Posts Tagged ‘Skullwind’

It takes all kinds of devotion to head into the 13th Note’s dingy basement venue at the best of times, but when the Sun is splitting the trees outside and temperatures begin to touch 20°C only true musical worshippers need apply. At just £5, this 11 band all day event was more than value for money with the Cave ov Lights people offering up a veritable feast of doomy delights, nascent noise and devastating drone-rock.

Edinburgh-trio Parallax Scrolls (pictured above) hit the stage first powering though a succinct set that had notes of Hovercraft, Sonic Youth and a touch of No Age.  It was decent fayre too, with an edge of dissonance combining well with the angular chords structures and forceful drums.  One-man wrecking-crew Guanoman swiftly followed bringing with him a brand new long-form track. His purposefully over-blown doom prog, with over-driven riffs and scathing solos played over a backing track  also went down well.

13th Rung (below) provided some warmth with their swirling mass of tranquil ambient guitar sounds.  This duo impressed me quite a bit, reminding of the more introspective parts of Mono, while an understated ominous edge building beneath the melancholic guitar and effects added tension and was a nice touch.  I was pleased to be handed a beautifully packaged handmade CD-r from this duo and I’ll hopefully review it soon.

Nacht Und Lebel (Night and Fog apparently) entered the fray with an array of pedals and effects units and set about trying to deafen those in attendance with a barrage of noxious, vitriolic noise, screeching static and colliding sounds. Space Victim were next to inflict some serious damage on our ears with a punishing set consisting of one long-form drone created by bass and guitar, with this girl and guy combo using an e-bow over severely distorted guitar.  There’s not a lot of info on the web about this two-piece, but they both cropped up later in a couple of other bands.

The Cosmic Dead (below) were the main reason I was in attendance and delivered accordingly with the set of the night in my opinion.  Glasgow finally has a band to rival what’s going on over the other side of the Atlantic (Cave, Oneida, Pontiak etc) and I reckon these guys could hold their own in any company.  A juggernauting, cathartic set as heavy as a rhino, with this quartet motoring through four tracks purposefully setting the controls for the heart of the sun — their drummer on particularly phenomenal form (a trick he would re-produce later in the evening).  Worth the admission fee alone.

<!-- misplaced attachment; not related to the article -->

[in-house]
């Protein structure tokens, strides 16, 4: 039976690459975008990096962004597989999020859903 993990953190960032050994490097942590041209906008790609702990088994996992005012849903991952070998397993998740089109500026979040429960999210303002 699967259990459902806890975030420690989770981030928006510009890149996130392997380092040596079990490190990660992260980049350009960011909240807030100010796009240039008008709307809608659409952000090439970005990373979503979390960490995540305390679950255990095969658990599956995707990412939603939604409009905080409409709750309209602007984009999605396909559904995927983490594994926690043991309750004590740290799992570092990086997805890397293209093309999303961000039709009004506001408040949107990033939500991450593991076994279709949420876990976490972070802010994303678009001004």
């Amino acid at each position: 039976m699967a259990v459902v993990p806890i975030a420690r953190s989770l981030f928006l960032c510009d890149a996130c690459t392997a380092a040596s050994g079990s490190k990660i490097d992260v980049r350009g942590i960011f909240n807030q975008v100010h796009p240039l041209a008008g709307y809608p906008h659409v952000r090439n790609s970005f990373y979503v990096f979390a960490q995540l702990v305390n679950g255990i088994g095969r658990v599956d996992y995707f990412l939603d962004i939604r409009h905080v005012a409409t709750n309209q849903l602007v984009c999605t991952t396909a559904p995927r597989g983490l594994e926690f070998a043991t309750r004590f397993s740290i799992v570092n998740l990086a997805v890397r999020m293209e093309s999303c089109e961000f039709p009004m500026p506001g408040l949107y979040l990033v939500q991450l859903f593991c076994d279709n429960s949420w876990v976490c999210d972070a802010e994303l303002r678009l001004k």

A late addition of Skullwind’s guitar and acidic vocals performance paved the way for a seriously ultra-violent set from Mancunian trio C.S.B (Cryptic Salve Band).  After 15 years of gig-going experience, I like to think I’ve seen it all, but even in my battle-hardened state nothing could have prepared me from C.S.B’s extreme assault on the senses.  Their frontman spent most of the time in crowd barging into people, screaming into faces and at one point even knocked a poor bystander to the floor and proceeded to wrestle with him, which was somehow taken in good form.  I don’t really know where to start with these guys to be honest, perhaps a bit of Raging Speedhorn or Eyehategod in their vicious sound.  One thing is for sure, I’ve never seen anything like it.

Geordie troupe Obey restored a bit of order, at least on the violence side.  A collective featuring members of Space Victim, Skullwind and Masterslave, introduced yet more powerful, acerbic  sludge gathering the biggest crowd of the day in the process.  Dundee trio The Wildhouse came next, changing things up a little with a sound that reminded of Magik Markers or ‘Sister’-era Sonic Youth.  It was still plenty noisy and there were some interesting guitar sounds emanating from the soundsystem amidst the driving drums.  Incidentally, I also picked up a CD of theirs.

Which left Masterslave (below) to close proceedings with The Cosmic Dead’s brilliant percussionist joining the guitarist from Skullwind and the bassist from Obey midway through a mind-melting improvised drone, powering the band towards an epic, loud as hell finale, which left my ears with a ringing sound that I can still hear vague hints of, even as I re-cap the events for this blog.